Gold Standard and Costa Rica partner to safeguard integrity in the voluntary carbon market
GENEVA, SWITZERLAND; SAN JOSÉ, COSTA RICA – 12 October 2021
For the first time, a national government and an international climate standard collaborate to ensure claims around carbon offsetting and carbon neutrality can be made responsibly under the Paris Agreement.
As Net Zero pledges proliferate and demand for carbon credits grows, Gold Standard and Costa Rica announce that they will partner to develop best practices for processes to ensure the integrity of voluntary carbon offsetting claims.
With a changing policy landscape under the Paris Climate Agreement, new requirements are needed to ensure “carbon offsetting” “climate neutral” or even emerging claims like “carbon negative” are credible and deliver on their promise that carbon offsetting will not ultimately cause damage to the atmosphere but rather enable increased mitigation ambition.
“Corresponding adjustments” are one such provision. They ensure that a credit used towards a voluntary offset claim by a business or individual is not also claimed by the government hosting the carbon offset project or any other party or organization, which over a longer term could result in an increase rather than a reduction of emissions.
Through this partnership, Gold Standard and the Ministry of Environment and Energy of Costa Rica will explore how corresponding adjustments can be operationalised for voluntary carbon offsetting, in a way that ensures rigour, clarity and credibility and represents a high-integrity application of Article 6 rules currently under negotiation.
Beyond integrity, the partners will focus on issues of fairness and access for all stakeholders, protection of human rights, particularly those of indigenous people and local communities, and the promotion sustainable development amidst a just transition to a low carbon future.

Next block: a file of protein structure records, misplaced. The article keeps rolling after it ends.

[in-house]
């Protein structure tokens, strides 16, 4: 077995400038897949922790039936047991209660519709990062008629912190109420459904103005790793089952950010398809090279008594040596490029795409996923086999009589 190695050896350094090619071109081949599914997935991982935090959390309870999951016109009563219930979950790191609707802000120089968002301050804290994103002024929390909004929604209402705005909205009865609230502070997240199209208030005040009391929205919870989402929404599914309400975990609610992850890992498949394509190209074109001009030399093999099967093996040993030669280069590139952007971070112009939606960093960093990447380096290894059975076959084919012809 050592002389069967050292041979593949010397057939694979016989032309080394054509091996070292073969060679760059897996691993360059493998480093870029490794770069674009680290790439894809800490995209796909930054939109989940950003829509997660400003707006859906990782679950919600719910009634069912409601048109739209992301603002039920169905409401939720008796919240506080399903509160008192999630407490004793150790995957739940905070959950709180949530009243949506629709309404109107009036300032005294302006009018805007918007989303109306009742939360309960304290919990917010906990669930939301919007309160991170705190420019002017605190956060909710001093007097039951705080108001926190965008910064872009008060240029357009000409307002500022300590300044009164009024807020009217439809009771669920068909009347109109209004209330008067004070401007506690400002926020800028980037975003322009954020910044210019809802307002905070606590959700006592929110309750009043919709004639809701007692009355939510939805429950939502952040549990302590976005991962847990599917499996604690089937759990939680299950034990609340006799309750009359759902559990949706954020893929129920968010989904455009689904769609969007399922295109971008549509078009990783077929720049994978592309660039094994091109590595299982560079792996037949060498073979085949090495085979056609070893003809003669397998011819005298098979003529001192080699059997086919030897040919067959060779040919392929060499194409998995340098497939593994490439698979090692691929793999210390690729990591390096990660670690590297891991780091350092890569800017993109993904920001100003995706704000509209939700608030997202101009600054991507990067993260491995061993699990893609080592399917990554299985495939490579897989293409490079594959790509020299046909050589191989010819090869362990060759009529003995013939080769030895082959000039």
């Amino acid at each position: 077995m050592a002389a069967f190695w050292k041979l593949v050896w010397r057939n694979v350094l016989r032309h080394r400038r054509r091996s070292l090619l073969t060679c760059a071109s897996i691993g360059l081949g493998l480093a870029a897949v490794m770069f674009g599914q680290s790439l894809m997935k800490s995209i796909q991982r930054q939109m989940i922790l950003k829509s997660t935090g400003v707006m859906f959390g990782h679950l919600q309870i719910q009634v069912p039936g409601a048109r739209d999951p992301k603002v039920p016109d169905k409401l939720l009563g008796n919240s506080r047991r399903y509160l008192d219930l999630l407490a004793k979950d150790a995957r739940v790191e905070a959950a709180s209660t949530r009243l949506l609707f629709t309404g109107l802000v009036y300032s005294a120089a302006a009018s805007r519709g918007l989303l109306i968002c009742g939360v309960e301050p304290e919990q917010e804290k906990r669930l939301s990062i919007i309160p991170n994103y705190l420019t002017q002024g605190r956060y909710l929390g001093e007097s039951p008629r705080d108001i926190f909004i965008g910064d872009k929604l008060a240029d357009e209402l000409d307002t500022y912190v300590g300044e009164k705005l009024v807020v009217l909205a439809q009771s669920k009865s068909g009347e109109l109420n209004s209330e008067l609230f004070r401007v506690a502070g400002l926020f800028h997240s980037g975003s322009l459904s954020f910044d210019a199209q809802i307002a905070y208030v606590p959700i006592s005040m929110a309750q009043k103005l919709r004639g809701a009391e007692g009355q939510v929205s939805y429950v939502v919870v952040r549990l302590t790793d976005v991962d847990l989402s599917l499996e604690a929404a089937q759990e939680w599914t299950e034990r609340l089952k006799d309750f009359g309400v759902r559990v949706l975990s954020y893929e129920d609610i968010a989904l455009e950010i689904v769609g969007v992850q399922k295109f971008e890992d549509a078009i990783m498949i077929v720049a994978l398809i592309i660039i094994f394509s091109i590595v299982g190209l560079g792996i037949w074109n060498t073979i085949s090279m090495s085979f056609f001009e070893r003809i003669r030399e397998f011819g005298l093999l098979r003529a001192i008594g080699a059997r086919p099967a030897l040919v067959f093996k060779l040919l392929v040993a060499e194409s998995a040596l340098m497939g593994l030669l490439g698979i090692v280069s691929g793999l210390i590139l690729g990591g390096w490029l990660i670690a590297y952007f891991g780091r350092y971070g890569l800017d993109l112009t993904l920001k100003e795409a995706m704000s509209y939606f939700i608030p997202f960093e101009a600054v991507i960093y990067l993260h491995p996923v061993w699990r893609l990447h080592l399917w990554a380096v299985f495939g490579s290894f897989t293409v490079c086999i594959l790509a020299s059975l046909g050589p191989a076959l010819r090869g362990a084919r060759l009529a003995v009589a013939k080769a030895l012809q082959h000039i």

Gold Standard Chief Executive Margaret Kim says, “Without trust, markets can’t function. As the voluntary carbon market now seeks to scale as a climate solution, we have to ensure not only that carbon credits represent real, independently verified climate impact, but also that investors, consumers, and the general public can believe in the claims that companies make. We have great respect for Costa Rica’s efforts to raise ambition in carbon markets, including as the driving force behind the San Jose Principles, and are delighted to enter into this partnership.”
Costa Rican Minister for Environment and Energy Andrea Meza Murillo says “We can not afford the luxury of wasting time or resources on schemes that fail to live up to the moment. Carbon markets, whether under the UNFCCC or otherwise must be implemented focused on environmental integrity, on the protection of Human Rights, particularly of Indigenous Peoples and other local stakeholders, on robust accounting on the basis of corresponding adjustments, and on ensuring a just transition to an adapted, resilient and decarbonized world.”
For more information contact Sarah Leugers +41 79 896 9652